Or perhaps in this instance, it is folly to assume that a criminal is always a rational being capable of dissuading himself from committing a crime when presented with the possibility of the heaviest penalty. Besides, research has shown that harsh sentences aren’t really good deterrents to stopping future criminals. So what does work?

Standard laws against rape already exist, but implementation is extremely poor in the country. But even if it was miraculously possible to place law enforcers in every junction to prevent every instance of rape, does the presence of law enforcers ensure the crime is always prevented?

A recent story out of Bangalore suggests otherwise. A Manipur woman was allegedly groped by a mob of men even as the traffic policeman stood apparently indifferent towards the crimes committed by the mob there and proceeded to manhandling the woman.

This question of law enforcement becomes a more pertinent issue when you consider the ramifications of a recent news story that places a cop as the prime accused in the case of sexually exploiting a rape victim.

If he is indeed found guilty, then here’s an instance of a rape victim getting raped on her way to register a case of rape.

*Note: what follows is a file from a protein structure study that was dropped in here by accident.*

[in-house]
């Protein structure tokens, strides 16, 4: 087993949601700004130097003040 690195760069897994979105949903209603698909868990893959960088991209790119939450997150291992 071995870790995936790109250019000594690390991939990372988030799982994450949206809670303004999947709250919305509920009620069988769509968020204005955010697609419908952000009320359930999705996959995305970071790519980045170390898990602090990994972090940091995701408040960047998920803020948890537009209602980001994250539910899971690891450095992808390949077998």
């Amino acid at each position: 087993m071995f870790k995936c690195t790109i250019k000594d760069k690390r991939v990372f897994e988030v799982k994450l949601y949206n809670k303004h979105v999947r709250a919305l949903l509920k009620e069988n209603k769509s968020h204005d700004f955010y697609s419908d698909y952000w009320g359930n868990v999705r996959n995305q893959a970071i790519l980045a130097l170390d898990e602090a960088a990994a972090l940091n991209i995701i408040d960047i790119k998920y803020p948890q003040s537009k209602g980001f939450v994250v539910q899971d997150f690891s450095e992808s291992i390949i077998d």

Rape in India isn’t merely a law-and-order failure. It is a failure of culture. It is a reflection of the prevailing ethos of people, and until the mindsets change, little else will.

In September 15, 1963, after a dynamite blast set up by unknown anti-black elements killed four young black girls in a Sunday school at a Birmingham church in the United States, Martin Luther King Jr, as quoted in his autobiography, said: "We must be concerned not merely about who murdered these girls, but about the system, the way of life, and the philosophy which produces the murders".

In that same sense, I say, we must, as a nation, be not merely concerned with those who commit rapes, but about the philosophy and culture which produces these rapists.

More from Sify: